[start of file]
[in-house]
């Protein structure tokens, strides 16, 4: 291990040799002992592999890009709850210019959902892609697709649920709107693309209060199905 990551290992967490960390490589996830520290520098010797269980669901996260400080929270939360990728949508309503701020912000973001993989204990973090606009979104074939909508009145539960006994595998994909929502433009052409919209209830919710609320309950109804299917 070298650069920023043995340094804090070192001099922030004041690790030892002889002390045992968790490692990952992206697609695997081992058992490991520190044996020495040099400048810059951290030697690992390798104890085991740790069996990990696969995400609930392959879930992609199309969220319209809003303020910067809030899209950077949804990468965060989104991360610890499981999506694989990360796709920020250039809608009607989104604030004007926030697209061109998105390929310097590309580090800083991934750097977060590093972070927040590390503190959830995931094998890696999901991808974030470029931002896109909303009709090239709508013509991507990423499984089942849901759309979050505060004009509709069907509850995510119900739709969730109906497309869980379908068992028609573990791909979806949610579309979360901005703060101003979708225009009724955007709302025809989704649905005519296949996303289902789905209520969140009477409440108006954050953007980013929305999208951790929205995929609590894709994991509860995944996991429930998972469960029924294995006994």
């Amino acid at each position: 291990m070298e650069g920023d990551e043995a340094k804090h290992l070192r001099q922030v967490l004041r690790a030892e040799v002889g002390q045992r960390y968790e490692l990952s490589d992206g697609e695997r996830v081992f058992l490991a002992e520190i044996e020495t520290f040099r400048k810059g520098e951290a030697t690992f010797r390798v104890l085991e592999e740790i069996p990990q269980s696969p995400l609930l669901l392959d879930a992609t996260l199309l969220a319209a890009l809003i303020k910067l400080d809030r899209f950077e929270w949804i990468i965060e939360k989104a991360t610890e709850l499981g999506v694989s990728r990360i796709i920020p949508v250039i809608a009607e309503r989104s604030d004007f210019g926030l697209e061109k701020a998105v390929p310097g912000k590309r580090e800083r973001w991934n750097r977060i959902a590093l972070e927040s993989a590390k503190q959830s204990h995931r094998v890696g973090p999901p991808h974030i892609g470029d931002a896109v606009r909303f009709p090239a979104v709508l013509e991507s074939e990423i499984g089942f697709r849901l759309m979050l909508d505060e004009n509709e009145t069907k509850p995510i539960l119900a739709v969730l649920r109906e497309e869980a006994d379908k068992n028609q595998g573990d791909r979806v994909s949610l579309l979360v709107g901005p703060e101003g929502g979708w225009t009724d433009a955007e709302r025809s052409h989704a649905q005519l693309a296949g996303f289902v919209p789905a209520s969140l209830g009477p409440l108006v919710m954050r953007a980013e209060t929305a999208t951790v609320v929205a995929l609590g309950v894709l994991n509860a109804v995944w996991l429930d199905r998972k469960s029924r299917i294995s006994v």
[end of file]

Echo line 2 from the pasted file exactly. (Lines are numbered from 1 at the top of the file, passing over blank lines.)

């Protein structure tokens, strides 16, 4: 291990040799002992592999890009709850210019959902892609697709649920709107693309209060199905 990551290992967490960390490589996830520290520098010797269980669901996260400080929270939360990728949508309503701020912000973001993989204990973090606009979104074939909508009145539960006994595998994909929502433009052409919209209830919710609320309950109804299917 070298650069920023043995340094804090070192001099922030004041690790030892002889002390045992968790490692990952992206697609695997081992058992490991520190044996020495040099400048810059951290030697690992390798104890085991740790069996990990696969995400609930392959879930992609199309969220319209809003303020910067809030899209950077949804990468965060989104991360610890499981999506694989990360796709920020250039809608009607989104604030004007926030697209061109998105390929310097590309580090800083991934750097977060590093972070927040590390503190959830995931094998890696999901991808974030470029931002896109909303009709090239709508013509991507990423499984089942849901759309979050505060004009509709069907509850995510119900739709969730109906497309869980379908068992028609573990791909979806949610579309979360901005703060101003979708225009009724955007709302025809989704649905005519296949996303289902789905209520969140009477409440108006954050953007980013929305999208951790929205995929609590894709994991509860995944996991429930998972469960029924294995006994």